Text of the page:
News Release

 

For More Information:

William R. Steinhaus
Dutchess County Executive
(845) 486-2000
countyexec@co.dutchess.ny.us

May 24, 2002

Medicaid Deficit Warned

Poughkeepsie. . . .Dutchess County Executive William R. Steinhaus, Legislature Chairman Bradford Kendall and members of the Dutchess County Legislature have been advised of a potential deficit of $1.5 to $2.0 million in available funds to cover rising state mandated Medicaid costs.

Please see attached memorandum from Dutchess County Budget Director Kevin D. Fish.

Memorandum 

To:                  William R. Steinhaus, County Executive

                        Bradford Kendall, Chairman, Legislature

From:              Kevin D. Fish, Budget Director

Date:               May 24, 2002

Re:                  Medicaid 

I am writing to advise you that state mandated Medicaid costs paid by Dutchess County Government on behalf of county residents continue to skyrocket, with spending totaling $13.9 million so far this year—an increase of 11.4% over the same period in 2001.  Should this rate of growth continue, the year-end deficit could be $1.5 to $2.0 million and could require an additional appropriation by the legislature to close the gap. 

Medicaid, an outgrowth of the “Great Society” programs of the 1960’s, provides health services, medical and nursing home long-term care for income eligible individuals and families.  Program costs are the joint responsibility of the federal and state governments. The federal government pays between 50% and 83% of the service-related costs in each state according to a formula based on state per capita income compared to the national average.  In New York State however, the federal government pays only 50% of Medicaid costs.   

New York State is one of twenty states mandating county governments to shoulder a portion of the non-federal share.  New York State mandates that counties pay 50% of the non-federal share for medical costs and 20% of the non-federal share of nursing home costs.  The 2002 Dutchess county budget provides $37 million for these services. 

During the past five years, Dutchess county property taxpayers paid $166 million as the local share of Medicaid costs while taxpayers in counties outside New York State paid far less or nothing at all. 

Medicaid represents approximately 73 cents of each one dollar of property taxes paid to Dutchess county government and with the exception of employee salaries, is by far the largest single expense in the county budget. 

According to Dutchess County Commissioner of Social Services Robert Allers, the rapid increase in Medicaid costs results from the combination of skyrocketing costs for pharmaceuticals, medical services, long-term care, medical transportation and program enhancements approved by the State Legislature.  A recent study by the University of North Carolina at Chapel Hill reported that only the New York State and North Carolina Legislatures have opted to provide all thirteen categories of Medicaid services.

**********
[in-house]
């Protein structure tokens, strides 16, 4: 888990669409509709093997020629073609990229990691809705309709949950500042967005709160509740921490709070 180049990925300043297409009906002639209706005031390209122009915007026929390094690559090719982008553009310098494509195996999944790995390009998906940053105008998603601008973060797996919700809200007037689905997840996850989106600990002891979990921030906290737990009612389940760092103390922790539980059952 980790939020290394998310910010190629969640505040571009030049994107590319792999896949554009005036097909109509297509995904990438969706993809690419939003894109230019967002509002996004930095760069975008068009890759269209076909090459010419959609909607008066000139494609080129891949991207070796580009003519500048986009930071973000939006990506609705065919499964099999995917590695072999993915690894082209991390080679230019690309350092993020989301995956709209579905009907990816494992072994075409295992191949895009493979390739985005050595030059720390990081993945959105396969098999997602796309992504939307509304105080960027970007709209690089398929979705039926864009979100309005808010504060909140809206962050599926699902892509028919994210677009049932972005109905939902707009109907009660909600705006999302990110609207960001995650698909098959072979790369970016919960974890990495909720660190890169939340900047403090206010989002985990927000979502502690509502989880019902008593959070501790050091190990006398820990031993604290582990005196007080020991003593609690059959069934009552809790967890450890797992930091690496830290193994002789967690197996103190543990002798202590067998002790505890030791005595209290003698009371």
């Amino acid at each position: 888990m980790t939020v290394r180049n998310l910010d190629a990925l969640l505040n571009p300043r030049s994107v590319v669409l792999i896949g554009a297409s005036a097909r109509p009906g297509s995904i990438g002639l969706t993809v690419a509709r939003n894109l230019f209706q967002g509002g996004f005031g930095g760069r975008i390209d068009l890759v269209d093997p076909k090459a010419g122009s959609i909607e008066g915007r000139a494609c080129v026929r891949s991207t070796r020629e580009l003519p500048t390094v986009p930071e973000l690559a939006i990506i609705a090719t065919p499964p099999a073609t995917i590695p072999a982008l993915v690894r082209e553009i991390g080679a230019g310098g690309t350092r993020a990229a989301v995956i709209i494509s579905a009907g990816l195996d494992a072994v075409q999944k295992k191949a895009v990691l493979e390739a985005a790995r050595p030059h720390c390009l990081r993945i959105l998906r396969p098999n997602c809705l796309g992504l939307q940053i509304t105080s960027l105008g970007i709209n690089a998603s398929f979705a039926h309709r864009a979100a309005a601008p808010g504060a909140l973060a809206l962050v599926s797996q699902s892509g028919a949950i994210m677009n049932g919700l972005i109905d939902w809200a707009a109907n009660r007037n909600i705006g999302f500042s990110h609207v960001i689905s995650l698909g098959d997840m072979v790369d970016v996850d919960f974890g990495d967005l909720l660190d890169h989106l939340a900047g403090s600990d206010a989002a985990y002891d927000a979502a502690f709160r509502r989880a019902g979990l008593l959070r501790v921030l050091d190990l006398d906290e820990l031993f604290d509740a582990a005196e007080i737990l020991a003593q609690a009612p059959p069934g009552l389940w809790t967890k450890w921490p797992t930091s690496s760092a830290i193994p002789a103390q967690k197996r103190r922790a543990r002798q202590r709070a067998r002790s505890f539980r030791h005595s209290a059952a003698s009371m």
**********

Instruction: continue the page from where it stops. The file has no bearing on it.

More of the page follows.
Decisions regarding who is eligible for Medicaid benefits, what the benefit package will include or how much Medicaid will pay for each service provided are made in Washington and Albany.  Neither the County Executive nor the Dutchess County Legislature has any control over these matters, yet our local property taxpayers are forced to pay the state mandated bill. 

Earlier this year the State Legislature amended the state’s Health Care Reform Act (HCRA) to increase funding for the health care industry.  Counties were assured by the state that the local cost of these enhancements would be offset by a permanent increase of three percent in the federal Medicaid share—from 50% to 53%.  It is now clear that the state’s request to the federal government for the permanent increase does not have support in Washington. 

The bottom line if things don’t change is clear; our county fund balance will need to be reduced by $1.5 to $2.0 million before year-end to cover the estimated deficit.  Not that this helps, but the Medicaid problem is not unique to Dutchess County.  Your diligent financial decision-making has placed us in a stronger position to deal with the problem than other counties.  However, as the attached news article demonstrates, a county’s financial viability can and does change quickly.  We know the fund balance will shrink significantly for pending labor settlements and we know we have a long way to go to replenish the $9 million of fund balance draw down to support the 2002 budget.  It will take a continued, collective discipline and resolve to maintain the level of financial stability which our residents and property taxpayers expect. 

Attachment

Cc:            Members, Dutchess County Legislators

2002 Press Releases